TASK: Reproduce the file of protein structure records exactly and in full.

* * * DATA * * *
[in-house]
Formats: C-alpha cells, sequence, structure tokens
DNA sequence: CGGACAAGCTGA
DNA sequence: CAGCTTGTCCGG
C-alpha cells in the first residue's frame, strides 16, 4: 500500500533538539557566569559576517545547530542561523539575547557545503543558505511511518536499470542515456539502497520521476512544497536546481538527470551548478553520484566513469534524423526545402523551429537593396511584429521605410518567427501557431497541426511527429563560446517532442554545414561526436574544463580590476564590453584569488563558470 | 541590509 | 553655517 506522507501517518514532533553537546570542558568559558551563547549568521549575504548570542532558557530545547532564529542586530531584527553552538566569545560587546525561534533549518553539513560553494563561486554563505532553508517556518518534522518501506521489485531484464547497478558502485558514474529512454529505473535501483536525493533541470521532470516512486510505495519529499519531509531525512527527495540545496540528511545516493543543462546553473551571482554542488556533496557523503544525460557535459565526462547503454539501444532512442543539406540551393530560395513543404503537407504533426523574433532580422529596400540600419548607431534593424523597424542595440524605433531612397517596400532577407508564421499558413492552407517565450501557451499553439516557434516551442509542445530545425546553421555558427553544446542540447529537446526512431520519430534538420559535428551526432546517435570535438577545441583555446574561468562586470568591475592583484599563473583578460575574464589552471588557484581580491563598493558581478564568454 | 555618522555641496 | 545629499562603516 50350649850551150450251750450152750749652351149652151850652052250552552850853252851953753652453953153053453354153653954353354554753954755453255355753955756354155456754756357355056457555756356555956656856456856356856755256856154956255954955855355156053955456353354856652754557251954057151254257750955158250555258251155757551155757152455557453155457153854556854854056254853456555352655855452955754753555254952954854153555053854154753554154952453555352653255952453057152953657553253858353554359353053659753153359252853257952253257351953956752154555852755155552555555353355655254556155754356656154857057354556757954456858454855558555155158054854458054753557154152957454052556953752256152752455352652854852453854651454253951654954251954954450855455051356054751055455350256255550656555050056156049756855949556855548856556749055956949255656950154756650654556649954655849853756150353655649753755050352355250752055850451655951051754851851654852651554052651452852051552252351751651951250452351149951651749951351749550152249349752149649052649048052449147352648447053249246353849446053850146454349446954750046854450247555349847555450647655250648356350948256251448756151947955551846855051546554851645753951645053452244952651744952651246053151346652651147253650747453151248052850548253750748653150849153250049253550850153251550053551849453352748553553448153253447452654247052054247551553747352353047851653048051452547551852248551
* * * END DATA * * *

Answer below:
[in-house]
Formats: C-alpha cells, sequence, structure tokens
DNA sequence: CGGACAAGCTGA
DNA sequence: CAGCTTGTCCGG
C-alpha cells in the first residue's frame, strides 16, 4: 500500500533538539557566569559576517545547530542561523539575547557545503543558505511511518536499470542515456539502497520521476512544497536546481538527470551548478553520484566513469534524423526545402523551429537593396511584429521605410518567427501557431497541426511527429563560446517532442554545414561526436574544463580590476564590453584569488563558470 | 541590509 | 553655517 506522507501517518514532533553537546570542558568559558551563547549568521549575504548570542532558557530545547532564529542586530531584527553552538566569545560587546525561534533549518553539513560553494563561486554563505532553508517556518518534522518501506521489485531484464547497478558502485558514474529512454529505473535501483536525493533541470521532470516512486510505495519529499519531509531525512527527495540545496540528511545516493543543462546553473551571482554542488556533496557523503544525460557535459565526462547503454539501444532512442543539406540551393530560395513543404503537407504533426523574433532580422529596400540600419548607431534593424523597424542595440524605433531612397517596400532577407508564421499558413492552407517565450501557451499553439516557434516551442509542445530545425546553421555558427553544446542540447529537446526512431520519430534538420559535428551526432546517435570535438577545441583555446574561468562586470568591475592583484599563473583578460575574464589552471588557484581580491563598493558581478564568454 | 555618522555641496 | 545629499562603516 50350649850551150450251750450152750749652351149652151850652052250552552850853252851953753652453953153053453354153653954353354554753954755453255355753955756354155456754756357355056457555756356555956656856456856356856755256856154956255954955855355156053955456353354856652754557251954057151254257750955158250555258251155757551155757152455557453155457153854556854854056254853456555352655855452955754753555254952954854153555053854154753554154952453555352653255952453057152953657553253858353554359353053659753153359252853257952253257351953956752154555852755155552555555353355655254556155754356656154857057354556757954456858454855558555155158054854458054753557154152957454052556953752256152752455352652854852453854651454253951654954251954954450855455051356054751055455350256255550656555050056156049756855949556855548856556749055956949255656950154756650654556649954655849853756150353655649753755050352355250752055850451655951051754851851654852651554052651452852051552252351751651951250452351149951651749951351749550152249349752149649052649048052449147352648447053249246353849446053850146454349446954750046854450247555349847555450647655250648356350948256251448756151947955551846855051546554851645753951645053452244952651744952651246053151346652651147253650747453151248052850548253750748653150849153250049253550850153251550053551849453352748553553448153253447452654247052054247551553747352353047851653048051452547551852248551